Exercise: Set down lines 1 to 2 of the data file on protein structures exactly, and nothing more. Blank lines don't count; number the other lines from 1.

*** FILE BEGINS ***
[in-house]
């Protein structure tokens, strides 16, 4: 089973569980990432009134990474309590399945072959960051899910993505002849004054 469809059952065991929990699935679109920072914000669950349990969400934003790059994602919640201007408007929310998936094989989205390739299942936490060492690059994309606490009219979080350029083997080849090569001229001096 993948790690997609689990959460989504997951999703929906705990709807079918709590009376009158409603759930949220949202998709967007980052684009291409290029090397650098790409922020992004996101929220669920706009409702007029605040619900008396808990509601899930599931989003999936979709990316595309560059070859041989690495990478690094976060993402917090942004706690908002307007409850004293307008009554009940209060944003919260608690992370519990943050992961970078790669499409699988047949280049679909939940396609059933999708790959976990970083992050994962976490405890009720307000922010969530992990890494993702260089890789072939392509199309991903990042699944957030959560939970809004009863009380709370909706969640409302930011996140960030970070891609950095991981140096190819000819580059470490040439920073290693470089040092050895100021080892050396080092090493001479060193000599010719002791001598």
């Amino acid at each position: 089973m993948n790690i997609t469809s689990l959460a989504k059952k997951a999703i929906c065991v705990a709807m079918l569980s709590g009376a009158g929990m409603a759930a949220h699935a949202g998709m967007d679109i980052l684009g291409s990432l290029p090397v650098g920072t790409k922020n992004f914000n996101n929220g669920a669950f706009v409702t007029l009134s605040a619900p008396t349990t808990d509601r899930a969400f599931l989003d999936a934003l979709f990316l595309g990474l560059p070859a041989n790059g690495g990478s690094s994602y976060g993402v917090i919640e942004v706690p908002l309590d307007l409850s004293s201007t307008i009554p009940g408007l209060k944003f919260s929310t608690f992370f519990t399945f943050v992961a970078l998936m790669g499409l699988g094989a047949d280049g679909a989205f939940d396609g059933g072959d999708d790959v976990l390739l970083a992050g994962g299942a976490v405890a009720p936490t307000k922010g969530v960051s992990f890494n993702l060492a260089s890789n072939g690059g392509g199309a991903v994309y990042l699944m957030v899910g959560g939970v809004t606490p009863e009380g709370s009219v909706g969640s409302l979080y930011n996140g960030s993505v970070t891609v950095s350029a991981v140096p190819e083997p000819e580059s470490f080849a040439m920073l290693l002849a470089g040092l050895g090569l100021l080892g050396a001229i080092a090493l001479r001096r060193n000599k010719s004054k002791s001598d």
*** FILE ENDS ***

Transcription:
[in-house]
């Protein structure tokens, strides 16, 4: 089973569980990432009134990474309590399945072959960051899910993505002849004054 469809059952065991929990699935679109920072914000669950349990969400934003790059994602919640201007408007929310998936094989989205390739299942936490060492690059994309606490009219979080350029083997080849090569001229001096 993948790690997609689990959460989504997951999703929906705990709807079918709590009376009158409603759930949220949202998709967007980052684009291409290029090397650098790409922020992004996101929220669920706009409702007029605040619900008396808990509601899930599931989003999936979709990316595309560059070859041989690495990478690094976060993402917090942004706690908002307007409850004293307008009554009940209060944003919260608690992370519990943050992961970078790669499409699988047949280049679909939940396609059933999708790959976990970083992050994962976490405890009720307000922010969530992990890494993702260089890789072939392509199309991903990042699944957030959560939970809004009863009380709370909706969640409302930011996140960030970070891609950095991981140096190819000819580059470490040439920073290693470089040092050895100021080892050396080092090493001479060193000599010719002791001598």